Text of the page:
All entrepreneurs dream of hitting it big. But building a successful company based on a fad is different from building one based on prevailing trends. It’s more crapshoot than a Business Trends.jpgsure thing.


When I first started writing about entrepreneurs, people were still buzzing about the man who made millions from a rock. Yes, a rock. Pet Rock came on the market in August 1975. It was a rock cleverly packaged in a small cardboard box designed to look like a pet carrier, complete with air holes. The rock retailed for $3.95. Sounds silly, right? Well, sales were meteoric—millions were sold immediately after its market debut. Pet Rocks had a strong Christmas season, and then sales slowed.


The creator of the Pet Rock was hailed as a successful entrepreneur. But it’s not the kind of success you can predict—or easily duplicate. (Can you imagine writing a business plan for a rock?) The Pet Rock was a fad. And while you can make money from a fad, you can also lose your shirt.


The difference between trends and fads


At a glance, trends and fads may seem like the same thing. It can be confusing since we usually describe the latest thing as “trendy.” Fads and trends often emerge the same way—a new product or service suddenly becomes popular and generates a lot of buzz. It’s what comes next that marks the difference.


Fads have a half-life, while trends boast some staying power. Trends can last a decade or more and even when they do end, they tend to fade away more slowly.


Sometimes something starts as a fad, becomes a trend, and then morphs into a solid business. Think Uggs. Or a trend loses its buzz, but becomes entrenched in our daily lives, like cupcakes.


Fads are not bad


There’s nothing wrong with investing in a fad. The problem arises when entrepreneurs mistake a fad for a trend and put all their eggs in that basket. Remember, the life cycle of a fad is short. They burn bright; then they burn out.


Timing is everything. If you hit it right, you can make a lot of money, but it’s risky business. Success is really a matter of serendipity. You not only need to know when to get in, but more importantly, you need to know when to get out. If you don’t time your exit right, you can end up with warehouses full of expensive excess inventory.


Becoming a trendwatcher


Trendwatching is not complex. It’s simply about paying attention and being proactive. Here are some things you can do to become a trendwatcher.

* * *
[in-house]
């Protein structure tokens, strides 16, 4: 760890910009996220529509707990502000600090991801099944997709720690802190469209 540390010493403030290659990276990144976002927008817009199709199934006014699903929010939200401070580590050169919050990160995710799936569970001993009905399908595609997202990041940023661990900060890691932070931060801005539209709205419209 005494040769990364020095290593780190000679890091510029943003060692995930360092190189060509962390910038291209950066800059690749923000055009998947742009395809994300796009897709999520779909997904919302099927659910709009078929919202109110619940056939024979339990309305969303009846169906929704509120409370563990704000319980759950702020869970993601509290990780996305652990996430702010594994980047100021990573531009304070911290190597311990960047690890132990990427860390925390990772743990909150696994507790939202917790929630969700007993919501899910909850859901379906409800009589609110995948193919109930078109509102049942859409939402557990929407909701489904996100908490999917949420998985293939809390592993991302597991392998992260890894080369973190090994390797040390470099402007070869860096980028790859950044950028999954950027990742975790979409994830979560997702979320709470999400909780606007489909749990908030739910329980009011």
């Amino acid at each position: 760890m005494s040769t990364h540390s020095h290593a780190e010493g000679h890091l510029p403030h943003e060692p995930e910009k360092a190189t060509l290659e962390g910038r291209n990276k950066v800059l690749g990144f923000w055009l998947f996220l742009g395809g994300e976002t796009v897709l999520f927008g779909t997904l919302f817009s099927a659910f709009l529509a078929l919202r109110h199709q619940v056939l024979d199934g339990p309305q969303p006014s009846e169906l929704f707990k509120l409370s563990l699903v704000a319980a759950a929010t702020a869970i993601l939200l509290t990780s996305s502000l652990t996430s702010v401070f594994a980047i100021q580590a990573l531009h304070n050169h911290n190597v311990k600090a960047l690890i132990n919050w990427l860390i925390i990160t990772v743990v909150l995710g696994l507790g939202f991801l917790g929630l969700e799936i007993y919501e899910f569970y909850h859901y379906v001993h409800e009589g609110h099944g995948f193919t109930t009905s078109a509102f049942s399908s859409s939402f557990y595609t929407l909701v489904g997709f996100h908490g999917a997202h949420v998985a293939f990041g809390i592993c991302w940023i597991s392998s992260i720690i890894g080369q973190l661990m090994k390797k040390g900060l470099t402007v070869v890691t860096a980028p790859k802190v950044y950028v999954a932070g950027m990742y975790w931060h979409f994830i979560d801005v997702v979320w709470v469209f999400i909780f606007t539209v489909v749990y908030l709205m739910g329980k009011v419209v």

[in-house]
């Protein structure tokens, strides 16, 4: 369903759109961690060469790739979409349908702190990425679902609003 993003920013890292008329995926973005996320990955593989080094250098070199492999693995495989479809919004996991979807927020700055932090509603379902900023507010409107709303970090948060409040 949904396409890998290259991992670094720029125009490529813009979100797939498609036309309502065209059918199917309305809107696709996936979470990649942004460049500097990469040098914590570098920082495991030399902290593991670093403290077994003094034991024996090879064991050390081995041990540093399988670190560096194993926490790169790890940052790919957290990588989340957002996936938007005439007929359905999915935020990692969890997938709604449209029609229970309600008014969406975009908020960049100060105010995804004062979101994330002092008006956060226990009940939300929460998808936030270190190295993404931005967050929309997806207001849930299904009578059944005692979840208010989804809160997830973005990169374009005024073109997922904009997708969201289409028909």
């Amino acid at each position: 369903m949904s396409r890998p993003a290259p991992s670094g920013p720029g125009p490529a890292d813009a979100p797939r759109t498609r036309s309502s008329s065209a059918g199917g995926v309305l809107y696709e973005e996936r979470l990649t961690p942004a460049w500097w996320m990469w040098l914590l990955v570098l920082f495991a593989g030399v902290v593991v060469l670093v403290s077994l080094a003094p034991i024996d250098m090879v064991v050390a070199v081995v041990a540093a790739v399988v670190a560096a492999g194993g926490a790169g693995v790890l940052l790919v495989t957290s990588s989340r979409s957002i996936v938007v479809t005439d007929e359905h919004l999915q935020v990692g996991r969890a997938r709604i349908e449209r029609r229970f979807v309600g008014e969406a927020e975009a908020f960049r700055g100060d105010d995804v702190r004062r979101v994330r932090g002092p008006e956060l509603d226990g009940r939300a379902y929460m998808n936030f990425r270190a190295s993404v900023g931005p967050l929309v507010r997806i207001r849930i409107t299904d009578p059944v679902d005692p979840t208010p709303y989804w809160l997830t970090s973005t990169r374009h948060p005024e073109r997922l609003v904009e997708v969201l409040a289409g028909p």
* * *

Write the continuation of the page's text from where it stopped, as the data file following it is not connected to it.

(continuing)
• Read. To stay in the know, check out newsletters, magazines and websites of your industry and related ones. Read your local newspaper and regional magazines. Follow influential bloggers and business thought leaders on social media.
  • Hit the road. Attend conferences and go to trade shows. But, realize products you see at trade shows could be fads that have already peaked. Two years ago unicorns were all the rage, only to quickly be replaced by llamas.
  • Pop culture. Movies, TV shows, etc. offer a treasure trove of clues. In 1995, a new haircut worn by Jennifer Aniston on Friends quickly swept the nation. Women demanded “the Rachel.” Hairstylists who were out of the loop instantly seemed old-fashioned and clueless. Fast forward a decade and in New Moon, the first book (and later movie) in the mega-popular Twilight series about a teen falling in love with a vampire, the girl wore lots of plaid shirts. Within months teens girls across the nation were snapping up plaid shirts faster than retailers could keep them in stock.
  • Listen to your customers. Often the easiest way to know what’s hot (or not) is to track your own sales trends. What’s selling? What’s not? Which of your products are your customers talking about?
  • Research. Regularly check out Google Trends, Bing Keyword Research, the most popular Pins on Pinterest or the Pinterest 100.


The thrill of the fad


There’s no real science to picking winning fads or trends. You can play it safe or you can take a leap. For many, the risk of embracing a fad is part of the thrill of being an entrepreneur.



About Rieva Lesonsky


Rieva Lesonsky is CEO and Co-founder of GrowBiz Media, a custom content and media company focusing on small business and entrepreneurship, and the blog A nationally known speaker and authority on entrepreneurship, Rieva has been covering America’s entrepreneurs for more than 30 years. Before co-founding GrowBiz Media, Lesonsky was the long-time Editorial Director of Entrepreneur Magazine. Lesonsky has appeared on hundreds of radio shows and numerous local and national television programs, including The Today Show, Good Morning America, CNN, The Martha Stewart Show, and Oprah. Rieva headshot.png


Lesonsky regularly writes about small business for numerous websites and for corporations targeting entrepreneurs. Many organizations have recognized Lesonsky for her tireless devotion to helping entrepreneurs. She served on the Small Business Administration’s National Advisory Council for six years, was honored by the SBA as a Small Business Media Advocate and a Woman in Business Advocate, and received the prestigious Lou Campanelli award from SCORE. She is a long-time member of the Business Journalists Hall of Fame.


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